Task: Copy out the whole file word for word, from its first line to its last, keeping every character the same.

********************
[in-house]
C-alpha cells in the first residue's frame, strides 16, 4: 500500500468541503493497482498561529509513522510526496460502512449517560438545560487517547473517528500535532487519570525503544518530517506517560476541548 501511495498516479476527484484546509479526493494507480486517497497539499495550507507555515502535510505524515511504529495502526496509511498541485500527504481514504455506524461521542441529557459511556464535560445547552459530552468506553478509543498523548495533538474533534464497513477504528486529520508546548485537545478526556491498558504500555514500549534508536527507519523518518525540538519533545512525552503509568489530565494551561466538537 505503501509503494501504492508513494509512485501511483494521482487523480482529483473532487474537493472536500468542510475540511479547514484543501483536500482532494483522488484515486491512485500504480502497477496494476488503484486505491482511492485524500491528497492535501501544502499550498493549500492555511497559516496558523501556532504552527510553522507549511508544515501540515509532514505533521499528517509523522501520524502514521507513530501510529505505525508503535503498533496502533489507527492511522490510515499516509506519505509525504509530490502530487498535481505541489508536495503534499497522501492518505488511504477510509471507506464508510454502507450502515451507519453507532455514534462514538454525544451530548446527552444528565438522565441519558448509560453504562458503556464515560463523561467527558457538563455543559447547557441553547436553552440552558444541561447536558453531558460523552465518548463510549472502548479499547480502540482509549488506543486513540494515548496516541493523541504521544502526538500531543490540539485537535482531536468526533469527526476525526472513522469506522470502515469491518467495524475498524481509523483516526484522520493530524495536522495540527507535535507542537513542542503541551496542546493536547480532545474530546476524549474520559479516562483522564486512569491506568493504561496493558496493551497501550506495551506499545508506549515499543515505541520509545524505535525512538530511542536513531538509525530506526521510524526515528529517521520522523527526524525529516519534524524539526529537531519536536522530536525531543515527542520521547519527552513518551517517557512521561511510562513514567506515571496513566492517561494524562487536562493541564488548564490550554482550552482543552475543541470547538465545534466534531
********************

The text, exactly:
[in-house]
C-alpha cells in the first residue's frame, strides 16, 4: 500500500468541503493497482498561529509513522510526496460502512449517560438545560487517547473517528500535532487519570525503544518530517506517560476541548 501511495498516479476527484484546509479526493494507480486517497497539499495550507507555515502535510505524515511504529495502526496509511498541485500527504481514504455506524461521542441529557459511556464535560445547552459530552468506553478509543498523548495533538474533534464497513477504528486529520508546548485537545478526556491498558504500555514500549534508536527507519523518518525540538519533545512525552503509568489530565494551561466538537 505503501509503494501504492508513494509512485501511483494521482487523480482529483473532487474537493472536500468542510475540511479547514484543501483536500482532494483522488484515486491512485500504480502497477496494476488503484486505491482511492485524500491528497492535501501544502499550498493549500492555511497559516496558523501556532504552527510553522507549511508544515501540515509532514505533521499528517509523522501520524502514521507513530501510529505505525508503535503498533496502533489507527492511522490510515499516509506519505509525504509530490502530487498535481505541489508536495503534499497522501492518505488511504477510509471507506464508510454502507450502515451507519453507532455514534462514538454525544451530548446527552444528565438522565441519558448509560453504562458503556464515560463523561467527558457538563455543559447547557441553547436553552440552558444541561447536558453531558460523552465518548463510549472502548479499547480502540482509549488506543486513540494515548496516541493523541504521544502526538500531543490540539485537535482531536468526533469527526476525526472513522469506522470502515469491518467495524475498524481509523483516526484522520493530524495536522495540527507535535507542537513542542503541551496542546493536547480532545474530546476524549474520559479516562483522564486512569491506568493504561496493558496493551497501550506495551506499545508506549515499543515505541520509545524505535525512538530511542536513531538509525530506526521510524526515528529517521520522523527526524525529516519534524524539526529537531519536536522530536525531543515527542520521547519527552513518551517517557512521561511510562513514567506515571496513566492517561494524562487536562493541564488548564490550554482550552482543552475543541470547538465545534466534531